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Surrogacy: What's the Big Deal?


A surrogate, or gestational carrier, is someone who carries a child for someone else.

Welcome to this, the second of a four-part series on reproductive technology! If you haven't already, check out my first post discussing where I'm coming from along with a Biblical example.


I have spent a lot of time trying to puzzle out the best way to approach reproductive technology. The problem is this: there are a lot of different options and they tend to be all mixed up together.


This post is going to deal mainly with surrogacy, a topic I am frequently asked to weigh in on. I will also briefly touch on donor eggs/sperm as well as IVF (in vitro fertilization). If you have questions about donor eggs/sperm or IVF, hold off until those posts come out.


I tend to really irritate people when it comes to surrogacy. Someone will come up to me and share that they're currently a surrogate carrying a child for another couple or they'll share that they have retained a surrogate to carry a child for them. They seem awfully put out when I don't get excited about the process. What kind of pro-life person doesn't get excited about babies?


There also seems to be this idea that I think children born from surrogacy arrangements are somehow flawed or inhuman. The response to my opinion can be an outburst of something like, "Well, my granddaughter was born through a surrogate and we're happy to have her!"


Here's the issue. I love babies, I really do. I have dedicated my life to protecting them and the mothers who carry them. There are some serious issues with surrogacy, however, and I believe as pro-life believers we need to address them. That doesn't mean that someone born of surrogacy is not a human, it just means that there are ethical problems with the process that need to be discussed.


First of all, we need to address the belief that we are entitled to have children. The Bible says many things about children. They are a reward and a responsibility. They are not, however, a right. There is no Biblical guarantee that a couple, whether or not they're living according to God's law, will have children.


As Christians, we need to realize that not all of us are called to have children. And, that's OK. If God has not blessed you with children it's not because you're sinful or you would be a bad parent, it's because He has another plan for you.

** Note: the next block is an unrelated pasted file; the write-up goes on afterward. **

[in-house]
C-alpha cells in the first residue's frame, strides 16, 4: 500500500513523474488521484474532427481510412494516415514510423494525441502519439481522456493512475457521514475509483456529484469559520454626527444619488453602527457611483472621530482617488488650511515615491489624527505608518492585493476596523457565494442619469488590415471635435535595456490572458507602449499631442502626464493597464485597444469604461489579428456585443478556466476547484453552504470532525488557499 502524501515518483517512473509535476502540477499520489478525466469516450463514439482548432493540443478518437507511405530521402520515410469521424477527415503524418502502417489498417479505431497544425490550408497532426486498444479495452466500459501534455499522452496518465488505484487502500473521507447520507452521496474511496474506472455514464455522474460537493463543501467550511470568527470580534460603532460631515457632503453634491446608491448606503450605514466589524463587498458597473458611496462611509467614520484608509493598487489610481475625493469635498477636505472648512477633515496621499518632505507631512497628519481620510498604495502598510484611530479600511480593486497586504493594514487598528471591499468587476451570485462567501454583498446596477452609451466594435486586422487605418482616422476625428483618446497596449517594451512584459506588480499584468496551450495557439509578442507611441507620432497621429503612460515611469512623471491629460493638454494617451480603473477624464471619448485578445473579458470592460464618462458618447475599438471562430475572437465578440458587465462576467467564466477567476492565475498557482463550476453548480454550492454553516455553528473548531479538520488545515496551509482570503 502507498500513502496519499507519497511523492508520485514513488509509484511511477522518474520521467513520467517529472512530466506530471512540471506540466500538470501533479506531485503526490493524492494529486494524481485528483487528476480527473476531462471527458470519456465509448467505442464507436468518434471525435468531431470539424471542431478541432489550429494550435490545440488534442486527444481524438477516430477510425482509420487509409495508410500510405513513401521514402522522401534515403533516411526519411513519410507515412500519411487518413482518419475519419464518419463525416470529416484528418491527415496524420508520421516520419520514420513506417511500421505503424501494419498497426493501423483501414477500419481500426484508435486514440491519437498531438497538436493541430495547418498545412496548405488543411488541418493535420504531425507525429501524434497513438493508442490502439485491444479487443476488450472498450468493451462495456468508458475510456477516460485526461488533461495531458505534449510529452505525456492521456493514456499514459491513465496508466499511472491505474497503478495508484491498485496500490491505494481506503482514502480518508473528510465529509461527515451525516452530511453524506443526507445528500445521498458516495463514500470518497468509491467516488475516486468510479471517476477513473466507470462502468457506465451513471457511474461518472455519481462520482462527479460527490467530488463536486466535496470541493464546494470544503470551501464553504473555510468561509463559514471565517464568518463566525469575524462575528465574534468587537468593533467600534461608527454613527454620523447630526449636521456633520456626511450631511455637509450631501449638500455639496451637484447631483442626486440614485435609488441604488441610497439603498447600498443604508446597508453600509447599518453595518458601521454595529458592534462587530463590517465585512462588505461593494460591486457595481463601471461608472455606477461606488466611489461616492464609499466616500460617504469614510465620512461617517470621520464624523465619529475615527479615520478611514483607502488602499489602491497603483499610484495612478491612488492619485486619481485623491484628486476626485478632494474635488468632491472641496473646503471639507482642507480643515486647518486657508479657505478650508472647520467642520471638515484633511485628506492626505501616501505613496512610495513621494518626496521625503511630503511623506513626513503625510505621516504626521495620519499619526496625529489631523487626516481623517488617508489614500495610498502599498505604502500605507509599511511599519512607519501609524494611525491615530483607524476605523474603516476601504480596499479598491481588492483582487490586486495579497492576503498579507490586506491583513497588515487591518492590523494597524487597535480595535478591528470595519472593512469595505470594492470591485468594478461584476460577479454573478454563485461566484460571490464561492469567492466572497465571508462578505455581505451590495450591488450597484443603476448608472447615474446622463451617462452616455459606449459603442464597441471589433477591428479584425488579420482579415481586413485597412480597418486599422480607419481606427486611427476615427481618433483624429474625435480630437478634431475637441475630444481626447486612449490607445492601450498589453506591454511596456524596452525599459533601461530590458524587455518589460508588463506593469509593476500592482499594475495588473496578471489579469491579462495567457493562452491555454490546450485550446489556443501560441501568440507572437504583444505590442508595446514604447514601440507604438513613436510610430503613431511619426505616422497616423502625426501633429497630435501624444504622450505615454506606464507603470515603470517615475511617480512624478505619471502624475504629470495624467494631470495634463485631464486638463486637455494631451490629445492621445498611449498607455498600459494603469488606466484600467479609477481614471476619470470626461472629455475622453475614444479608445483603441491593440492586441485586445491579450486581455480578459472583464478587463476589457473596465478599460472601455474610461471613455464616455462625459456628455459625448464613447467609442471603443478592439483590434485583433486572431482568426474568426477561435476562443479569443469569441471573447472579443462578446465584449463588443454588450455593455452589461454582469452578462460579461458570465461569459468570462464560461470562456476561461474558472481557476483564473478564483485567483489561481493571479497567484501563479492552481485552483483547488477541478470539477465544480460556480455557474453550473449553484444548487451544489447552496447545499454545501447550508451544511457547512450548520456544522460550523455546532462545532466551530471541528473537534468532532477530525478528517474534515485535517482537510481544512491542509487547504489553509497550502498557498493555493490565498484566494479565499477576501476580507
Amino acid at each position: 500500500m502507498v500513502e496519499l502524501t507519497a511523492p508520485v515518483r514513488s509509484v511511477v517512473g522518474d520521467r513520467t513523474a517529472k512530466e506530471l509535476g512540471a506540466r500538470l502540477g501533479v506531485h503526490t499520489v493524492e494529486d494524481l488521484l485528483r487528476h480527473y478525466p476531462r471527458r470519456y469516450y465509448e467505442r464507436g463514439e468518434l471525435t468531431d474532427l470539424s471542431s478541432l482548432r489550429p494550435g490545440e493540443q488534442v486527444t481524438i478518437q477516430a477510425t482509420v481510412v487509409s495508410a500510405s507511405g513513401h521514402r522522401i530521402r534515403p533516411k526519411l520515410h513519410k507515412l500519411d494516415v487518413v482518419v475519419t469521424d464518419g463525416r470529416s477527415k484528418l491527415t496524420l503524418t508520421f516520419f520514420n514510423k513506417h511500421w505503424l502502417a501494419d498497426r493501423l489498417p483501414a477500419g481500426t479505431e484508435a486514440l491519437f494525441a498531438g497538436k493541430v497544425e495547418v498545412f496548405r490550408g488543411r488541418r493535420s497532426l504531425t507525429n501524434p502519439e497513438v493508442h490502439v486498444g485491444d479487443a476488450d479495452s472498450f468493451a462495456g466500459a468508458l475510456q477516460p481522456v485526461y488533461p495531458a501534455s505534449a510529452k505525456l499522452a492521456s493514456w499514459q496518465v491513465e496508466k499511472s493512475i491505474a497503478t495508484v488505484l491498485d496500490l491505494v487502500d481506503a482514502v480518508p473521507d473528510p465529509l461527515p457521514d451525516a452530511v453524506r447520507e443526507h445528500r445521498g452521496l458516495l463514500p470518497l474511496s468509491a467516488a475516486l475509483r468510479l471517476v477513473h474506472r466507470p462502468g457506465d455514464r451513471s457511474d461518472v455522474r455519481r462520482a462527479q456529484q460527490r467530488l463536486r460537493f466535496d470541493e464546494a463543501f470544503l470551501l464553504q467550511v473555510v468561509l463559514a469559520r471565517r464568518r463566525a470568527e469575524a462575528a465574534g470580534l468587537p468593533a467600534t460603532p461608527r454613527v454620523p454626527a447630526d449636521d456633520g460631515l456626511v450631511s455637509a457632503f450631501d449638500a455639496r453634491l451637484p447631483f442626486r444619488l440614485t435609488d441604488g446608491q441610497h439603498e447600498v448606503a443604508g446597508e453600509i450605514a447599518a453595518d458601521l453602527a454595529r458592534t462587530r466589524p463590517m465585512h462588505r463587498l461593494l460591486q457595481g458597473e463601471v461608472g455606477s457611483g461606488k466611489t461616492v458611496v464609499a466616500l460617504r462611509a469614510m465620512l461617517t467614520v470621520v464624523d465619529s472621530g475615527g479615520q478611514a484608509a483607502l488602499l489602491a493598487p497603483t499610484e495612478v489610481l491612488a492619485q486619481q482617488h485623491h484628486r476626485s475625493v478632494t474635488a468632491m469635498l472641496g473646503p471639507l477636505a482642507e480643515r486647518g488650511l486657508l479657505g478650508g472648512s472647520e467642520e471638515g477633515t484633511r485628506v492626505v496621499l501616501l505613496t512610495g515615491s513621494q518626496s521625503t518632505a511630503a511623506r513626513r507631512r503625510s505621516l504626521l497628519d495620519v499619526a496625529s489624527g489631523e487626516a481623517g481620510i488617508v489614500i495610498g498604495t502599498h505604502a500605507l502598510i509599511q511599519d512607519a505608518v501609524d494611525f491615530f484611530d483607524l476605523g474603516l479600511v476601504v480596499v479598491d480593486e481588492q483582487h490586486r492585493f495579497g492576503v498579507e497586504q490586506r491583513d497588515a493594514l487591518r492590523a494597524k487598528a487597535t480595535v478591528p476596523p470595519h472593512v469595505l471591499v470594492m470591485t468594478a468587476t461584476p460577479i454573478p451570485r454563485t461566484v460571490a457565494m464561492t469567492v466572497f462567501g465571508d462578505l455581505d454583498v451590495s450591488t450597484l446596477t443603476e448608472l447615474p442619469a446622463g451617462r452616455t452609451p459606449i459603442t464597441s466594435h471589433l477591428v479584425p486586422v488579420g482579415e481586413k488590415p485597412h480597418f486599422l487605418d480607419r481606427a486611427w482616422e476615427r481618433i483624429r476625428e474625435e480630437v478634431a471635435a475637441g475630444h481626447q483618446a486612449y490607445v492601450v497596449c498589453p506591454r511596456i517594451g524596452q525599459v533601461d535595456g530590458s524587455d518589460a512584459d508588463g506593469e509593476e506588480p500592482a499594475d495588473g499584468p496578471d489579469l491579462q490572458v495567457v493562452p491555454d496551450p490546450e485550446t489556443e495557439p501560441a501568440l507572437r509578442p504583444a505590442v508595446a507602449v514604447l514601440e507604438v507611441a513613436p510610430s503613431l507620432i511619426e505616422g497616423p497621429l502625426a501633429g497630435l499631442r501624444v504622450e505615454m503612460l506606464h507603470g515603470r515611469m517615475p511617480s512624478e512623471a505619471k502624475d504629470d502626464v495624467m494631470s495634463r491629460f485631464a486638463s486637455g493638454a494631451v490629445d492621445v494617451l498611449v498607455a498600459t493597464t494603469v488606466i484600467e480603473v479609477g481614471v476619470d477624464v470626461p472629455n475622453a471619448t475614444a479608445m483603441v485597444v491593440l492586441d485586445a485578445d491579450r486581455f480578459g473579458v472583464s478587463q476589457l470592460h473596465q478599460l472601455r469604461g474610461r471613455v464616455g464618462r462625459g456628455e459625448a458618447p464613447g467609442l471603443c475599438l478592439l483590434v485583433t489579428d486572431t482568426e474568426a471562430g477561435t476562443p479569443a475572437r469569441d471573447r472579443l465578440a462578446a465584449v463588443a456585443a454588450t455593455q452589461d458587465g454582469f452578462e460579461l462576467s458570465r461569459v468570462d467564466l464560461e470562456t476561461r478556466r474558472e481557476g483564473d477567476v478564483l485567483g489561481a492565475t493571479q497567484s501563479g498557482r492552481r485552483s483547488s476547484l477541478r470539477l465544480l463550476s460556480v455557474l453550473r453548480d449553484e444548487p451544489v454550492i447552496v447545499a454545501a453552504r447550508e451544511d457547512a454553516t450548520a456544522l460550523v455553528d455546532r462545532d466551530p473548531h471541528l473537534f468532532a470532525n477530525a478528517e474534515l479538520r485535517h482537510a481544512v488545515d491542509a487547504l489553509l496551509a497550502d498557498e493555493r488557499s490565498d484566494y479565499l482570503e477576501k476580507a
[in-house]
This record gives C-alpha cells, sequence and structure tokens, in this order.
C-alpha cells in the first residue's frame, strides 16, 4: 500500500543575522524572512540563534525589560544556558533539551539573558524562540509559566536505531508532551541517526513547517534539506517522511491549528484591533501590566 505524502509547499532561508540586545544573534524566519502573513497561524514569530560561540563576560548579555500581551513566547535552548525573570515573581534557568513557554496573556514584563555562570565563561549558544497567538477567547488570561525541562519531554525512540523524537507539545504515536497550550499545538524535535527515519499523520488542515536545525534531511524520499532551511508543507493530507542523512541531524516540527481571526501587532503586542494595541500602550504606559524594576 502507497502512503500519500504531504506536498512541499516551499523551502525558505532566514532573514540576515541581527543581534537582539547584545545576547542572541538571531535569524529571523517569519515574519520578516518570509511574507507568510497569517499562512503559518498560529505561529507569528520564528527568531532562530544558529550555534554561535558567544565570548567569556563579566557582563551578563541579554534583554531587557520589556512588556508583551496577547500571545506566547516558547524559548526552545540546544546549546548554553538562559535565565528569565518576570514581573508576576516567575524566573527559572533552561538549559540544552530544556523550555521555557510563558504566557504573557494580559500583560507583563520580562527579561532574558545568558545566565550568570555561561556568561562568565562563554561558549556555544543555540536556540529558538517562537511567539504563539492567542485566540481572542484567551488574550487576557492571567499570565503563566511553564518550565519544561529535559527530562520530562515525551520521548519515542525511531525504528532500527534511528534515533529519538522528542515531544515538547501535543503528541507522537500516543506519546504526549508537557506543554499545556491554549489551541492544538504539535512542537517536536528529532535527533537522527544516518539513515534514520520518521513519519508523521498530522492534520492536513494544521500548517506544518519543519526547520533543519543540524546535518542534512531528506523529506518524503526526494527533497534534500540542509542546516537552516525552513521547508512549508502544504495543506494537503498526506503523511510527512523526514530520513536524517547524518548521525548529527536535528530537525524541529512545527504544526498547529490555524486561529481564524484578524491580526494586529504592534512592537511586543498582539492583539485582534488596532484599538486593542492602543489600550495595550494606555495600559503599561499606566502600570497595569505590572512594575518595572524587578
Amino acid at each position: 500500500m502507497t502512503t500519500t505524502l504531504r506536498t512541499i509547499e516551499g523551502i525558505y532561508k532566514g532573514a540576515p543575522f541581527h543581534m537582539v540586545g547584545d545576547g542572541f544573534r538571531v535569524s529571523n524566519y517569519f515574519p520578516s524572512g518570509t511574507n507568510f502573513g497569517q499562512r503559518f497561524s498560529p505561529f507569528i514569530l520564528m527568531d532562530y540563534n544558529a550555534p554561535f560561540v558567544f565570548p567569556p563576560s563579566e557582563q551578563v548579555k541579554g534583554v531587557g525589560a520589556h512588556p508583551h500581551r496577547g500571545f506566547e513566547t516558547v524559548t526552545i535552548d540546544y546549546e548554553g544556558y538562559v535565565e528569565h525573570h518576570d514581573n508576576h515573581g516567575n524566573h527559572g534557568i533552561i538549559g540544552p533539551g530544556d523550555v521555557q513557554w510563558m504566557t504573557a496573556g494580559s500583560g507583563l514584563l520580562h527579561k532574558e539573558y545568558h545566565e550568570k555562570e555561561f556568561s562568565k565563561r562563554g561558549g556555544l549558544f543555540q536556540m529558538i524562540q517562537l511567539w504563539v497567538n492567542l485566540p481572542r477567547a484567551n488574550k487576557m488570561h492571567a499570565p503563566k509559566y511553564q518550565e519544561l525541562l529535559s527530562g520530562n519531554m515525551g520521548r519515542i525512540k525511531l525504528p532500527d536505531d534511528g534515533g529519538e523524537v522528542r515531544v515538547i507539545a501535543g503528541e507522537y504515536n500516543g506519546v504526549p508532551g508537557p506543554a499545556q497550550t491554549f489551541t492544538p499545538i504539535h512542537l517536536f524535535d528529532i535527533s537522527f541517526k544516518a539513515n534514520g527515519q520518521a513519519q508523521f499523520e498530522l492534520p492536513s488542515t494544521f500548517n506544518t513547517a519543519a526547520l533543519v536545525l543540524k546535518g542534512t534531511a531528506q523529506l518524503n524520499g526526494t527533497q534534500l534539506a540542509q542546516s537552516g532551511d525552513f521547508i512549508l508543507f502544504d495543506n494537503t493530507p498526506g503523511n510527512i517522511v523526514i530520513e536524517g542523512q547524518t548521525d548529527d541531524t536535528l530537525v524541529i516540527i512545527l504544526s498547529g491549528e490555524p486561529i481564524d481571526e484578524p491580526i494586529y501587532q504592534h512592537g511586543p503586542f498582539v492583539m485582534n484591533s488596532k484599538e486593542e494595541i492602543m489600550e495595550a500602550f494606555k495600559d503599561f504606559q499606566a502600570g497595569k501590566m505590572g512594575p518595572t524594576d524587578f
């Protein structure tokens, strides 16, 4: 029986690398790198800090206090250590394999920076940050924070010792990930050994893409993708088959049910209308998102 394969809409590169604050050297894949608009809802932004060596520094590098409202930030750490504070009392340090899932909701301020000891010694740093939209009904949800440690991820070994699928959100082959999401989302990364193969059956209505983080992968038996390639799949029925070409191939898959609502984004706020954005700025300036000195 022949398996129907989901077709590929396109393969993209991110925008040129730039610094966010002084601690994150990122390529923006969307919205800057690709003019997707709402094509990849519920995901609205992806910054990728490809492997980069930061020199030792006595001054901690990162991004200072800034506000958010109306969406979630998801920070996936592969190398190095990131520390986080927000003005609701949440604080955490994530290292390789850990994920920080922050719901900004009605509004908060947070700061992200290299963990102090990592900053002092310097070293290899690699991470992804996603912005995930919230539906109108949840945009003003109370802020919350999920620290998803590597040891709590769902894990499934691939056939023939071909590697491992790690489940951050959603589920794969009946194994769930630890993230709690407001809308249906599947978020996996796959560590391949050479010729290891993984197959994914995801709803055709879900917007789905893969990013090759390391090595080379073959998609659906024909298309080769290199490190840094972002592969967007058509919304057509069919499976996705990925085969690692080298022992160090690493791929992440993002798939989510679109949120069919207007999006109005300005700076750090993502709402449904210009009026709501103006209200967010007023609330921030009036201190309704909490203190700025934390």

Christians are not supposed to make idols of anything, even children, and if having children has become all-consuming for you then it's time to take a step back and listen to what God has for your life. Infertility is an extremely difficult subject, especially for people who very much want to have children but are unable to do so. Some people facing infertility, like the biblical example discussed two weeks ago, decide to use a surrogate mother.

Christians are not supposed to make idols of anything, even children, and if having children has become all-consuming for you then it's time to take a step back and listen to what God has for your life.

Essentially, a surrogate (or gestational carrier) is a woman who carries a baby to term for someone else. Sometimes she uses her own eggs and the intended father's sperm. Other times she uses the intended parents' egg and sperm, the intended mother's egg and donor sperm, or both a donor egg and sperm.


When the pregnancy is complete and the baby is delivered he or she is turned over to the intended parents. The "intended parents" are the couple or individual(s) that commissioned the baby. In many cases, this is the last contact the surrogate has with the child.


What's the motivation? Sometimes parents want a child of their own and can't have one. Sometimes they're a homosexual couple who can't carry a child. Sometimes they don't want to be encumbered with a pregnancy or wish to be a single father.


For the surrogate, or gestational carrier, there is usually a significant financial incentive. Surrogates can earn tens of thousands of dollars for carrying a baby to term. During this process, their medical bills are covered and they can help provide for their families. In the United States, these women often choose surrogacy as a way to earn income while staying home with their own children.

Buying and selling humans is illegal, as it should be. What is commercial surrogacy other than buying a baby?

So, what's the problem? Seems like a great deal. Right?


Not quite.


First, in the case of surrogacy the focus isn't the wishes or well-being of the child, it's the intended parents. What do they want? Do they want a boy? Or, a girl? Will they be happy with a child with disabilities or does the child need to be perfect? When should the child be born and how much do they want to pay for him/her?


When someone commissions a child to be created the child becomes a product. Children are not things. You can't go onto Amazon and order one and you shouldn't be able to order one through a surrogacy company either. When researching this topic, I kept running into websites that boasted they had the "cheapest" place to hire a surrogate. Or, others that indicated their surrogates were "high quality." Is this really how conceiving and bearing a child should be discussed?


The surrogacy arrangement is typically governed by a contract. What happens if the intended parents want one child but two embryos "take" or one of them twins? The surrogate may be expected to have an abortion (in this case it's usually referred to as a "selective reduction" because they select a child to kill and leave the other alone). What if the child has a disability? The surrogate may be expected to have an abortion.